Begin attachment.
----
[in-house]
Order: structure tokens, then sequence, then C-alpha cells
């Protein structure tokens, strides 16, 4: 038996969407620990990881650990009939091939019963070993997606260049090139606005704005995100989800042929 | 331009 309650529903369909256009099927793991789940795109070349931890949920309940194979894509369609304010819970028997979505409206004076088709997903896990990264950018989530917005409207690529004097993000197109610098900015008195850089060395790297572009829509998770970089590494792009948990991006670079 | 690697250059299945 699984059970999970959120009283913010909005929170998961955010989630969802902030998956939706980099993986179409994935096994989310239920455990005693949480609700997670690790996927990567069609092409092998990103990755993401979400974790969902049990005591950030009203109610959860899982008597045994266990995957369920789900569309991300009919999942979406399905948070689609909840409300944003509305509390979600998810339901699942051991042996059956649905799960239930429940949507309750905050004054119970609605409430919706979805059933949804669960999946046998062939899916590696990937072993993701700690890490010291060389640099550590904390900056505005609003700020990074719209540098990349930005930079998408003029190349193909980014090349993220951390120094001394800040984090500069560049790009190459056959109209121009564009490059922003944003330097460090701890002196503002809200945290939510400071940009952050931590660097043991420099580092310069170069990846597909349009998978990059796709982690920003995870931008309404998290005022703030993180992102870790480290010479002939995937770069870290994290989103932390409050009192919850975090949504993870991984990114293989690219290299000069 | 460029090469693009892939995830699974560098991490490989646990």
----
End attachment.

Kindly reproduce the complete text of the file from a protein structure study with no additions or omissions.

[in-house]
Order: structure tokens, then sequence, then C-alpha cells
């Protein structure tokens, strides 16, 4: 038996969407620990990881650990009939091939019963070993997606260049090139606005704005995100989800042929 | 331009 309650529903369909256009099927793991789940795109070349931890949920309940194979894509369609304010819970028997979505409206004076088709997903896990990264950018989530917005409207690529004097993000197109610098900015008195850089060395790297572009829509998770970089590494792009948990991006670079 | 690697250059299945 699984059970999970959120009283913010909005929170998961955010989630969802902030998956939706980099993986179409994935096994989310239920455990005693949480609700997670690790996927990567069609092409092998990103990755993401979400974790969902049990005591950030009203109610959860899982008597045994266990995957369920789900569309991300009919999942979406399905948070689609909840409300944003509305509390979600998810339901699942051991042996059956649905799960239930429940949507309750905050004054119970609605409430919706979805059933949804669960999946046998062939899916590696990937072993993701700690890490010291060389640099550590904390900056505005609003700020990074719209540098990349930005930079998408003029190349193909980014090349993220951390120094001394800040984090500069560049790009190459056959109209121009564009490059922003944003330097460090701890002196503002809200945290939510400071940009952050931590660097043991420099580092310069170069990846597909349009998978990059796709982690920003995870931008309404998290005022703030993180992102870790480290010479002939995937770069870290994290989103932390409050009192919850975090949504993870991984990114293989690219290299000069 | 460029090469693009892939995830699974560098991490490989646990």